We had a good turnout for our Annual Meeting on June 15—our first in-person version of the event in three years! More than 70 Arboretum Foundation members joined us to hear about our fiscal-year accomplishments, listen to updates from our UW and City partners, and participate in our Board of Directors election.

To begin the evening, retiring Board Member Carol Hoerster delivered a land acknowledgement, recognizing that the Arboretum is situated on ancestral lands of the Coast Salish. Retiring Board President Jenny Wyatt then welcomed our guests and panelists, thanking them “for championing this urban sanctuary that brings innumerable benefits to our visitors and our city.”

Jenny outlined the Board’s recent work to refresh the Foundation’s strategic plan within the framework of the five major goals identified in our 2009 plan. The refreshed goals, envisioned as a three-year endeavor, are:

  • Expand and strengthen the Arboretum Foundation’s advancement efforts.
  • Make the Arboretum a great place to work and provide resources for those delivering our mission.
  • Be an effective advocate for the Arboretum.
  • Listen and respond to the needs of our diverse local, regional, and global community.
  • Strengthen Arboretum governance and build partnerships.

    Jenny Wyatt (left) opens the meeting before Carol Hoerster reads the land acknowledgment.

    Jenny welcomed Board member Mark Rowley to the podium to talk about the work of our Governance Committee to update the Foundation’s bylaws. Mark explained that this was done to ensure consistency with the new Washington Nonprofit Corporation Act and the Foundation’s own Articles of Incorporation. Key changes included new language covering electronic meetings and voting; the consolidation of Foundation members into a single voting class; and updated language clarifying procedures for the election of Board officers.

    Board Treasurer Jeff Lehman then came to the podium to discuss the financial performance of the Foundation. He broke down our 2021 fiscal year spreadsheet, published in this year’s Annual Report, and highlighted our 2021–22 contribution of $1.32 million to our University and City partners. Using trend graphs, Jeff then discussed the Foundation’s strong fiscal health over the past five years, reflected in a number of significant capital project successes, including the restoration of the Japanese Garden Pond, the construction of the Centennial Garden, and the beautification of Lake Washington Boulevard.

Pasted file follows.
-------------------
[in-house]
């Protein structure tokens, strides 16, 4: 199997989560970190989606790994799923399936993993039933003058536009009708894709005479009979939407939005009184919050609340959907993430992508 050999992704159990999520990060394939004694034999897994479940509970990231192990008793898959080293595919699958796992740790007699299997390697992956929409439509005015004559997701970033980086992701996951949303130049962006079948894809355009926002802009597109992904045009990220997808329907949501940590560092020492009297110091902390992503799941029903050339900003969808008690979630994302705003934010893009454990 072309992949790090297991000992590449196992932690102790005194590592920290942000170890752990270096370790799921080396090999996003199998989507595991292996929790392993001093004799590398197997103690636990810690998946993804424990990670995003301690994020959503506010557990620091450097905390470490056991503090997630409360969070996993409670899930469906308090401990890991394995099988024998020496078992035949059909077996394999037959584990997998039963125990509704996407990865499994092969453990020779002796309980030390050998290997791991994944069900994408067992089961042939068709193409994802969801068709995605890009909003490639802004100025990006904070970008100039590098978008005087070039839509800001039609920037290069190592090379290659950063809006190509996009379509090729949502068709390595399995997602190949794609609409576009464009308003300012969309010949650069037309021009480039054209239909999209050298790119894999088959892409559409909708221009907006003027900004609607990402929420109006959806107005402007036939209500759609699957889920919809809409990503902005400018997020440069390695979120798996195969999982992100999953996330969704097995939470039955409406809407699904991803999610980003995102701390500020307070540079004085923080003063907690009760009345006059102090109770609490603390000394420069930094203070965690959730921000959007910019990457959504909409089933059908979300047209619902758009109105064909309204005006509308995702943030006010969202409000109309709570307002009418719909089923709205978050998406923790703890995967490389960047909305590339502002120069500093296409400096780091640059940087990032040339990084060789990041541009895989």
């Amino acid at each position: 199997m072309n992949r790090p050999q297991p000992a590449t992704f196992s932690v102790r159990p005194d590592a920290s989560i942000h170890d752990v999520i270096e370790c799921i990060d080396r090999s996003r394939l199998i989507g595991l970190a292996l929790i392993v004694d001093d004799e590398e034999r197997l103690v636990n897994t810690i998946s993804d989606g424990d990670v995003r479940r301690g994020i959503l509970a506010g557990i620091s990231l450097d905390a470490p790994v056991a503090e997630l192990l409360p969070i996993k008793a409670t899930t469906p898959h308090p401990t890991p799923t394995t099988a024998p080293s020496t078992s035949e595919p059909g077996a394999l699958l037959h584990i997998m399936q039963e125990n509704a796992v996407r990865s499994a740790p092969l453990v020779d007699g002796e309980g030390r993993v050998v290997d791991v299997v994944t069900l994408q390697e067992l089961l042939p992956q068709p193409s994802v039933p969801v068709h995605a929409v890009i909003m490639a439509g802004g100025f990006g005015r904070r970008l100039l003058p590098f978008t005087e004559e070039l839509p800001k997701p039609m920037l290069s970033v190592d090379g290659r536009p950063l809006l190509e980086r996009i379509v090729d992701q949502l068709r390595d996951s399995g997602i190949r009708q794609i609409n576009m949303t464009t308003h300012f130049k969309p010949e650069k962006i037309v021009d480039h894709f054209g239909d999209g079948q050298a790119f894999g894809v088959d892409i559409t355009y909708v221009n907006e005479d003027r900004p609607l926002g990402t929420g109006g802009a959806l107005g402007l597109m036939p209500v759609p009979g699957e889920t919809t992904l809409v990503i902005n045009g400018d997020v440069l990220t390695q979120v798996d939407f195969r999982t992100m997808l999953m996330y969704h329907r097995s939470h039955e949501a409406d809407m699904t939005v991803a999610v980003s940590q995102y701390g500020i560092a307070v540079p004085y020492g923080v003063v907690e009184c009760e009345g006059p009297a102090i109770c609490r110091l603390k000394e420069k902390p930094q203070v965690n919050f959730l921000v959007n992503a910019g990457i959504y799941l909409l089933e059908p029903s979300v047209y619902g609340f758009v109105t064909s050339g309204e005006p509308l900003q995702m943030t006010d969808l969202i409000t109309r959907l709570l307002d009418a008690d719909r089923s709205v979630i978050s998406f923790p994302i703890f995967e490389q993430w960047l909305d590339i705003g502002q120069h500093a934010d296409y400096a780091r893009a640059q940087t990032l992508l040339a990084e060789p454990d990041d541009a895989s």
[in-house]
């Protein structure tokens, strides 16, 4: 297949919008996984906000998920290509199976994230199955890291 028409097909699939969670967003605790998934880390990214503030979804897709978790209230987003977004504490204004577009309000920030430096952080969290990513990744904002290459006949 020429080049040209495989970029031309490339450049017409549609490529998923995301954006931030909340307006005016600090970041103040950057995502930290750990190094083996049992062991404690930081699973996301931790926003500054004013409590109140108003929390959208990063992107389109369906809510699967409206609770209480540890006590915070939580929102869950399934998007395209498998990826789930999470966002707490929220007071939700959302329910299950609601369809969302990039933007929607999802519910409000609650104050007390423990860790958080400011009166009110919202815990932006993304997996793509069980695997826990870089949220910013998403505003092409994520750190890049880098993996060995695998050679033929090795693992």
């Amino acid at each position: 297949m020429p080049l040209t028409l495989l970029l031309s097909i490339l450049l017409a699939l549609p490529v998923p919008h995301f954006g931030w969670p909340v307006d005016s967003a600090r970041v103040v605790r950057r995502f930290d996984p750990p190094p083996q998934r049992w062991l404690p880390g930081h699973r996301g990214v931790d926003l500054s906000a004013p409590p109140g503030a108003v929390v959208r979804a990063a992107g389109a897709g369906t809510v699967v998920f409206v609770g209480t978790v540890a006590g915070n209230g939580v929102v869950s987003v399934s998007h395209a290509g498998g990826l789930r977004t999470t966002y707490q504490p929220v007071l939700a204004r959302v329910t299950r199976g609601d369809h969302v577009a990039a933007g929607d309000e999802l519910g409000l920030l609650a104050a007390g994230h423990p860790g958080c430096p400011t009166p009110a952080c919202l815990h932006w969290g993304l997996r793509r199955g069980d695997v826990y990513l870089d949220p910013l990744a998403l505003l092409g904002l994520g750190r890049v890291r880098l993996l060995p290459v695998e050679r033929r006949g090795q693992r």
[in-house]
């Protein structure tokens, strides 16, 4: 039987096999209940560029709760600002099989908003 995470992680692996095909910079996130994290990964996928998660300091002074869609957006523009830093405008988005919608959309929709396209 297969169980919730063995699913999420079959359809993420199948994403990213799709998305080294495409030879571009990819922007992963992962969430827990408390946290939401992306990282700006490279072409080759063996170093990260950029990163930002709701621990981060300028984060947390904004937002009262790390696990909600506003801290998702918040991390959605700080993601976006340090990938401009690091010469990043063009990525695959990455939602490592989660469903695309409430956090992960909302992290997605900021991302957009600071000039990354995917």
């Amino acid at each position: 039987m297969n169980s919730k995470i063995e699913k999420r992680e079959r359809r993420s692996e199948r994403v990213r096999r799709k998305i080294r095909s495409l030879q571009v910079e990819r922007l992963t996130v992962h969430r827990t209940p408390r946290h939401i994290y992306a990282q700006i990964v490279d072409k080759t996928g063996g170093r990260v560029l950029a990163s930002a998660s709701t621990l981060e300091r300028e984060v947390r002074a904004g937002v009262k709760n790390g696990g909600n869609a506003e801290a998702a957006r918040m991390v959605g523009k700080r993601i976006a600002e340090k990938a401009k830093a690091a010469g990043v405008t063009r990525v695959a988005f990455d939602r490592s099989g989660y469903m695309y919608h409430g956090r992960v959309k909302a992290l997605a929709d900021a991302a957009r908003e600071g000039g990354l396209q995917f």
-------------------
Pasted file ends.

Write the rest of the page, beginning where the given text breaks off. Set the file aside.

Pie chart breaking down our 2021–22 contributions to the UW and Seattle Parks.

    Next up, we heard from our first guest speaker, Christopher Williams, Acting Superintendent of Seattle Parks and Recreation. Christopher praised the partnership of the City, UW, and the Foundation for stewarding the Arboretum, and spoke about how pleased his department has been with the success of Seattle Japanese Garden since the Foundation took over as its major support organization. The five-year, co-management agreement between the two entities is up for renewal.

    Christopher also spoke about the pandemic-related permitting delays at the Army Corps of Engineers that have been holding up the restoration of the Waterfront Trail project on Foster Island. He said the City will continue to work on trying to get the permitting pushed through.

    Christopher Williams giving his update for Seattle Parks and Recreation.

    UW Botanic Gardens Director Christina Owen then took the mic and outlined her organization’s goals for 2022. These include mainstreaming diversity, equity, and inclusion at the Arboretum and Center for Urban Horticulture; broadening community connections; and reimagining organizational partnerships. She spoke about how UWBG and the Foundation are jointly hiring a new outreach coordinator to lead our outreach to community organizations serving historically underrepresented people. Christina also talked about hosting this summer’s New Directions in Public Gardens speaker series, which is exploring how gardens like ours can evolve to meet the needs of communities of Washington both today and in the future.

    Looking to the near future, Christina talked about how the upcoming John Grade sculpture will bring new visitors to the Arboretum. She also mentioned that there is discussion underway on how to activate the Stone Cottage at the south end of Arboretum Drive.

    With that, Christina turned it over to Foundation Board Vice President Kat Korab, who emceed the governance portion of the meeting. This included the nomination and approval of four new board members: Maribeth O’Connor, John Reed, Alissa Rupp, and Yuka Shimizu. Kat also bid fond farewell to two departing Board members, thanking them for their exemplary service: Carol Hoerster (seven years) and Mike Rowley (three years).

    A slide from Christina Owen’s presentation.

    Foundation Executive Director Jane Stonecipher then gave a special recognition to outgoing Board President Jenny Wyatt, reading a proclamation/poem that began: